Archive | January, 2012

Films As Teaching Tool

30 Jan

Here at the University of Edinburgh, 20-24 February 2012 is the first ever Innovative Learning Week (ILW.) As part of a joint initiative between the Edinburgh University Students Association and the University, normal teaching is suspended and replaced with field trips, discussions groups, public lectures, theatre productions, and (most importantly for this post) film screenings.

The American History 2 are doing their part by organising a mini film festival, showcasing significant movies that look at a particular period in history. We’ll be showing the Civil War drama Glory, Depression-era comedy O Brother, Where Art Thou?, early Cold War paranoia classic Invasion of the Body Snatchers, and the Vietnam war film Full Metal Jacket. Personally, I’m excited to have this chance to show a range of intellectually and visually stimulating movies that will hopefully enhance students understanding.

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Why Should You Be Interested In Nuclear History?

23 Jan

There is a degree of arrogance involved in publishing your thoughts at random on the internet. A vain assumption that there are people out there who will be interested in what you have to say (and as an aside: hello and welcome to both of you!) This is perhaps even more apparent when you are dealing with the obscurities and super-specific geekiness of academic history. One reason for this particular blog is the hope that it might interest an audience outside of what is often called ‘the academy.’

That leads into the main question: why in heavens name should you be interested in nuclear history? I for one am not going to pretend that I have all – or even a minority of – the answers to this question. But, I’m enough of a bloviator to think that I might be able to stumble towards a few basic thoughts on the matter.

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It’s The Fault of Bond. James Bond

16 Jan

Oops! Bit of a gap between posts, going against my determination to put up something constructive each week. Excuse? Well, I was down at The National Archives doing research for my thesis. Some interesting stuff came out of that, but there is still a mountain of documentation to assess. Anyway, enough of that…

This story on the BBC (and elsewhere throughout the intersphere) gave me cause for a wry smile. The gist of it is that Professor David Philips (head of the Royal Society of Chemistry) asserts that a huge part of the problem with nuclear energy is the negative associations created by the villains from James Bond films, such as the eponymous Dr Julius No, who had his own personal reactor.

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Teaching American History – My 20th Century Syllabus

6 Jan

Just the other day, I sent my students (and hello to any of you reading this!) the syllabus for this semester in American History 2 (the second year undergraduate survey course that I’m a teaching assistant/tutor on.) Now that we have covered the broad sweep of American history from the Colonial period to the end of Reconstruction, it’s time to move into the twentieth century.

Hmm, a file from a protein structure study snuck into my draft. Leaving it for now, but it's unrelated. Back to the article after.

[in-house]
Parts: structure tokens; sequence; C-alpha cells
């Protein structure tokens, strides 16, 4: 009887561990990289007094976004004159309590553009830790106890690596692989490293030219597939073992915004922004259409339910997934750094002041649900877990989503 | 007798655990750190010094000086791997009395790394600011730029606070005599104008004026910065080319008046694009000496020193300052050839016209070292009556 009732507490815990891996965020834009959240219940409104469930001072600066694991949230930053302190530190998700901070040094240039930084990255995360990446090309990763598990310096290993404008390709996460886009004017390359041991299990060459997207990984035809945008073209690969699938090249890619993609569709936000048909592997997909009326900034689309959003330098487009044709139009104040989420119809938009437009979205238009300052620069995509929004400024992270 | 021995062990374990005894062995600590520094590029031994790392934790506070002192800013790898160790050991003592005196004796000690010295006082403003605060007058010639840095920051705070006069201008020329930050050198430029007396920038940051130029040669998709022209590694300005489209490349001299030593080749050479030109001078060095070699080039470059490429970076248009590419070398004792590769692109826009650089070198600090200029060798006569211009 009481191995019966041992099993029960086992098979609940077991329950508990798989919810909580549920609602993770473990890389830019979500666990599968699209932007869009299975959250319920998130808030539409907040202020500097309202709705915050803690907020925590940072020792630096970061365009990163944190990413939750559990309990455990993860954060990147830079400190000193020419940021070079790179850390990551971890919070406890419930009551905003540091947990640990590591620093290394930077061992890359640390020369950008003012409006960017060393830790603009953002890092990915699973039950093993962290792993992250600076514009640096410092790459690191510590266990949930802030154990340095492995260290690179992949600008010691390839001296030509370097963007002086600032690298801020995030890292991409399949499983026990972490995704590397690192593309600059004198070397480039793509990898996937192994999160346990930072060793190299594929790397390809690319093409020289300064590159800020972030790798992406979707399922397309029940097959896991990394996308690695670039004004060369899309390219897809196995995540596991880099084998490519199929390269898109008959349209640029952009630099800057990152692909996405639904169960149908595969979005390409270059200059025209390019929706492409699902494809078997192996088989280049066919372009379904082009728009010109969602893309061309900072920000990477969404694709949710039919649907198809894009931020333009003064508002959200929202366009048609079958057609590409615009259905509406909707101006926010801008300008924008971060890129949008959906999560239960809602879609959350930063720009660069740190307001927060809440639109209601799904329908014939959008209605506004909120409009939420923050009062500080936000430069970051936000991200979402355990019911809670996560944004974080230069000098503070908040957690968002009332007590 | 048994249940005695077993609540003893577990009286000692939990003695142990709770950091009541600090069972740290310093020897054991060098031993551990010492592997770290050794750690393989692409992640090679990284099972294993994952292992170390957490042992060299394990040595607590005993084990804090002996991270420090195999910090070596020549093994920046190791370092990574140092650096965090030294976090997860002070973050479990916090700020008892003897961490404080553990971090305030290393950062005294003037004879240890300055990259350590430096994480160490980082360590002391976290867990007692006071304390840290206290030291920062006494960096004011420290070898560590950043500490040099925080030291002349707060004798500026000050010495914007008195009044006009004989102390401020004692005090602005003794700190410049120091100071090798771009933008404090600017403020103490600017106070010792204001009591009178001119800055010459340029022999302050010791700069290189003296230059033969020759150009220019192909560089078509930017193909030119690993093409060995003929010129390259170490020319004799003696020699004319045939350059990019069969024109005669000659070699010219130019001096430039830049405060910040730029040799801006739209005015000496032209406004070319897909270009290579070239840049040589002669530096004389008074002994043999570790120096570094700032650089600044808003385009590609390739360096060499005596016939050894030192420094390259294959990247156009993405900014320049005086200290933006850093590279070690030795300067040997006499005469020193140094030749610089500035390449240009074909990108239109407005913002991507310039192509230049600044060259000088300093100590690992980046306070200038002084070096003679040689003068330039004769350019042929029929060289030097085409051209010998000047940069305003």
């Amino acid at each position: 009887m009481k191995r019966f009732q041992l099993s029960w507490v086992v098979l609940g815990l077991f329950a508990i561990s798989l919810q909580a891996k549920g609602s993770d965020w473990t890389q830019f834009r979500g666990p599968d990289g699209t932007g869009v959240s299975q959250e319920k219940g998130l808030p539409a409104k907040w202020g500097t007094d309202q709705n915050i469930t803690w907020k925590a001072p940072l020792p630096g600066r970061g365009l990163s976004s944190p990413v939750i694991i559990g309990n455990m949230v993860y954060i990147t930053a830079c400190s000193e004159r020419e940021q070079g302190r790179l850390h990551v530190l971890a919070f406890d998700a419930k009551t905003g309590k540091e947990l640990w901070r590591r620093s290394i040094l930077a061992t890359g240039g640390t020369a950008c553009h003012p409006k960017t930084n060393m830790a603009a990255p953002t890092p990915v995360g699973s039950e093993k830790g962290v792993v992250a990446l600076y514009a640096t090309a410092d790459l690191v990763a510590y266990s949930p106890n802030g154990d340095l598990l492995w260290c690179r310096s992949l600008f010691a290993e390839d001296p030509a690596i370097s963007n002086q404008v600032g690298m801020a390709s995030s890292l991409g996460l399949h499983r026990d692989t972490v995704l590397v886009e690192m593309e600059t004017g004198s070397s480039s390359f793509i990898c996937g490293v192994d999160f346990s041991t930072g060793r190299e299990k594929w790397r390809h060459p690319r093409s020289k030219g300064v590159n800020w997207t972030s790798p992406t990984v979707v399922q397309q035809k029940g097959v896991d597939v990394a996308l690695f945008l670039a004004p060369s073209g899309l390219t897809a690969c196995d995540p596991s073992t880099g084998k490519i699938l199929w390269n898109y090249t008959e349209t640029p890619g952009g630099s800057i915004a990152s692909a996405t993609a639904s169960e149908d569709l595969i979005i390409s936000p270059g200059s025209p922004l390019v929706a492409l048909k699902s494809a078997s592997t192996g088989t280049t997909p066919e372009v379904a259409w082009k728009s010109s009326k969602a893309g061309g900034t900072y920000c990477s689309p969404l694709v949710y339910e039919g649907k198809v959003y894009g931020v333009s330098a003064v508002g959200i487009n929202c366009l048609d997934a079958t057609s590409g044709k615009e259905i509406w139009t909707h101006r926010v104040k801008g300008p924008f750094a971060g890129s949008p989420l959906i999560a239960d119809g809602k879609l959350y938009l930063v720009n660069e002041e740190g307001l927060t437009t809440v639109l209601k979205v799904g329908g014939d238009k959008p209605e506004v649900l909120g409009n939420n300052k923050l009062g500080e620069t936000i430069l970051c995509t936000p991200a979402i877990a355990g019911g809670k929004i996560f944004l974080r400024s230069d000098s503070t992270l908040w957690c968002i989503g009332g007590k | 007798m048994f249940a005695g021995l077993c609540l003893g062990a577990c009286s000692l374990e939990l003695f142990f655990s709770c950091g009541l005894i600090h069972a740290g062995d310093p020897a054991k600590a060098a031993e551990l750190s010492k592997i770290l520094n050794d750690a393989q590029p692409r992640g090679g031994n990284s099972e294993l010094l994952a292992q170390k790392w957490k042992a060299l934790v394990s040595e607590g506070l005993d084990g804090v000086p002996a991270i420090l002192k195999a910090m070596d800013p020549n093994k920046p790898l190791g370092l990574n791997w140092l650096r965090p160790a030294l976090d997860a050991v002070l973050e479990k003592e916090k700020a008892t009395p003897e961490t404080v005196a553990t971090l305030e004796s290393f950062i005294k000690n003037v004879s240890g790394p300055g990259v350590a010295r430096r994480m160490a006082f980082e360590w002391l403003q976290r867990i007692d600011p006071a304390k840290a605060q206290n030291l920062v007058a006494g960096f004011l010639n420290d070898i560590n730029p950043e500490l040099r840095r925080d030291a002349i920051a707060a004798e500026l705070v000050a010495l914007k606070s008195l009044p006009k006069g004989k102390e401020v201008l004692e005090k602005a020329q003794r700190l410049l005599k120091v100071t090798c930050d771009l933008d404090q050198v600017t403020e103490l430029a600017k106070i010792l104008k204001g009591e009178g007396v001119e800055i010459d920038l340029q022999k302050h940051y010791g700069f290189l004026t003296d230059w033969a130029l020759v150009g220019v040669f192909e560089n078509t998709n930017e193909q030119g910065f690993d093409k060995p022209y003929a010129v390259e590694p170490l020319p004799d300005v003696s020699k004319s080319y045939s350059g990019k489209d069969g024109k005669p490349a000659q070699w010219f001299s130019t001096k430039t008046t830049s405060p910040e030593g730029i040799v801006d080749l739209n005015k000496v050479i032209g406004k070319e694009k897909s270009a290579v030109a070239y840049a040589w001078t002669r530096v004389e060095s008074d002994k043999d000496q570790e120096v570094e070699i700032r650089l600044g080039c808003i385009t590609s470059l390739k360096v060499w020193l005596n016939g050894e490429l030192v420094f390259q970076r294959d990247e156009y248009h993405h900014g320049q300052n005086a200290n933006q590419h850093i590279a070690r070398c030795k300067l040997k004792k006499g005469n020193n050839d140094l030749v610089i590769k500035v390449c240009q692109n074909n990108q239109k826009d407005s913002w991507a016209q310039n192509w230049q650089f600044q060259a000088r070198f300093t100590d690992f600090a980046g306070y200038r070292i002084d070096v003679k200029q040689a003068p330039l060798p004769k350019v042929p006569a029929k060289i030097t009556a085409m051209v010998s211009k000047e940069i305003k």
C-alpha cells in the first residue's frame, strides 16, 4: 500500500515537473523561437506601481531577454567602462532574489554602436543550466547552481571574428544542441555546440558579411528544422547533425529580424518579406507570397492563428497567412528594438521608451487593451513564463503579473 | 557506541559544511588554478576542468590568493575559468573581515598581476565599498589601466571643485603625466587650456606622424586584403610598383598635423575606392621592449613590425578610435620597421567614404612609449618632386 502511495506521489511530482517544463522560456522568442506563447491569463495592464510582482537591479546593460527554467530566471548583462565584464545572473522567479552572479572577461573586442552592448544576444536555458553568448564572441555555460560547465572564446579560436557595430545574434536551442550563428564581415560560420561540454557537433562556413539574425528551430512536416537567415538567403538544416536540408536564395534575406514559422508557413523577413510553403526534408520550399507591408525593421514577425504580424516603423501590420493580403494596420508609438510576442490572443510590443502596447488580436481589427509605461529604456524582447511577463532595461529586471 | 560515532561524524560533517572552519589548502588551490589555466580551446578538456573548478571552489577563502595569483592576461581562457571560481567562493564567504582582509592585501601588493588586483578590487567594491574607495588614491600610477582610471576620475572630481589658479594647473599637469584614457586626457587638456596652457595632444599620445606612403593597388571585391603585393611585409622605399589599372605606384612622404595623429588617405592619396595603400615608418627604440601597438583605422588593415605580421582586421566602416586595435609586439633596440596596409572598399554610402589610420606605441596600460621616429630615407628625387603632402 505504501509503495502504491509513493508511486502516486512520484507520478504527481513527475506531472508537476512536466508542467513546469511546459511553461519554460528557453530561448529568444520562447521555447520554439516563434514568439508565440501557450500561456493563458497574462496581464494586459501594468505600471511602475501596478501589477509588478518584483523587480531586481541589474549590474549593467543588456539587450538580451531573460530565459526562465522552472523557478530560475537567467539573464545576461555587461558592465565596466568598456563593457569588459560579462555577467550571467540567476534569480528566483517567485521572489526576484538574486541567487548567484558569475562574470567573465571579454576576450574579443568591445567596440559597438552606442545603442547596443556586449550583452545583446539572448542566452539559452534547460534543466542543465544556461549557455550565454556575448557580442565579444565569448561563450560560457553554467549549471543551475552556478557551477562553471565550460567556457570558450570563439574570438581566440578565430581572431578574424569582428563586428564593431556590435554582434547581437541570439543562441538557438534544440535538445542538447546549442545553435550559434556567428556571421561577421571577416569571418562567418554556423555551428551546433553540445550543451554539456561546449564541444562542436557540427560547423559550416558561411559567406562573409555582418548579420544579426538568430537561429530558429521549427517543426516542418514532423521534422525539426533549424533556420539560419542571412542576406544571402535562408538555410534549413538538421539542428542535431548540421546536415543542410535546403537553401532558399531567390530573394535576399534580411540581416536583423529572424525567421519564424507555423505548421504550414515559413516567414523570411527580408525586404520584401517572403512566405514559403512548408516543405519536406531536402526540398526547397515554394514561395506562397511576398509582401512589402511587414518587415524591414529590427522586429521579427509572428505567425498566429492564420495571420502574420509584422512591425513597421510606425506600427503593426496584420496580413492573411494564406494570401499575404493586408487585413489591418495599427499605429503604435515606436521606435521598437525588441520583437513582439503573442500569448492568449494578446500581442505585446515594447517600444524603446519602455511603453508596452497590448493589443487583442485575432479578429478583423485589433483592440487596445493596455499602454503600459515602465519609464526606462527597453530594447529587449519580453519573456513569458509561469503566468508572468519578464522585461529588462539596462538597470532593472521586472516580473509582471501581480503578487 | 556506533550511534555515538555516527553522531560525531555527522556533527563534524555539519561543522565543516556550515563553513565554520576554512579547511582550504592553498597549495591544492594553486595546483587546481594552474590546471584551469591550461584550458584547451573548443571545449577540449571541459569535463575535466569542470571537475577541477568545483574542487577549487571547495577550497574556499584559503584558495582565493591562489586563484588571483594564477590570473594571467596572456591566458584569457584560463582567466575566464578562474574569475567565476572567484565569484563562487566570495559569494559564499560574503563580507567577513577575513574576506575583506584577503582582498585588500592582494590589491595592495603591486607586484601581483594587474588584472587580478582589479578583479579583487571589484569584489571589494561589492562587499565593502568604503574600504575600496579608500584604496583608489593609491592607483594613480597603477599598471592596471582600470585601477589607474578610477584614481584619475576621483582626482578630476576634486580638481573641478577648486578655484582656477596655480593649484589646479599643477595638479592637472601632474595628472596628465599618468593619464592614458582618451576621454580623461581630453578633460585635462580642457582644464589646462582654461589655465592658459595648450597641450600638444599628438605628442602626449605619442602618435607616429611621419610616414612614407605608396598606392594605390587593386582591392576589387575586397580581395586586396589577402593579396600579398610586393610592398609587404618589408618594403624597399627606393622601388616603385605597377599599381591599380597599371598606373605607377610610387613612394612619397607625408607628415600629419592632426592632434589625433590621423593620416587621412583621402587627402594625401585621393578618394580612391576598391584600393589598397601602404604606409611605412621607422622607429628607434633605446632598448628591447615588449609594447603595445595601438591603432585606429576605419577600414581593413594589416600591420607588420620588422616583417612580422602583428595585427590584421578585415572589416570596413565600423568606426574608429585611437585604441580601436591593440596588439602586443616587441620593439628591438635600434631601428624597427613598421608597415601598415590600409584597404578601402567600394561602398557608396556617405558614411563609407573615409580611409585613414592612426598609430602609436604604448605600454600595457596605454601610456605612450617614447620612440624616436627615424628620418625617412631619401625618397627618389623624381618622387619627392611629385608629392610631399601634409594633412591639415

One thing I am very keen on is giving students the chance to take classes that appeal to them, as long as they fit within the overall course. So at the end of last semester, I offered some choices in what classes to take. Populism was quite roundly rejected in favour of a more detailed study of Progressivism. Which is something of a shame, as I had just managed to pick up a bargain priced second hand copy of The Populist Vision by Charles Postel!  Both tutorial groups were almost universal in their desire to have a class each on the early Cold War abroad and the early Cold War at home, as opposed to the somewhat challenging task of rolling the two into one. Classes on Nixon and Reagan were also universally popular.

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The Vela Incident and Proliferation

2 Jan

Nuclear history is chock full of the strange, the never-quite-adequately explained, and the conspiratorial.(1) A fascinating example of this is the September 1979 ‘Vela Incident.’ This is kind of vaguely related to my thesis work, as it impinges on nuclear proliferation (kind of.)

The Velas were a series of U.S. satellites designed to detect clandestine nuclear testing. They used what are known as ‘bhangmeters’ (plus a bunch of other uber-scientific doohickeys) to pick up the unique ‘double flash’ given off by a nuclear explosion. The satellite in question, Vela 6911, was over ten years old in September 1979. On the 22nd, it picked up a double flash in the South Atlantic, far, far away from any land (apart from the remote, French-owned Kerguelen Islands.) Heads were scratched on a global scale, committees were convened, much sweat poured forth.(2)

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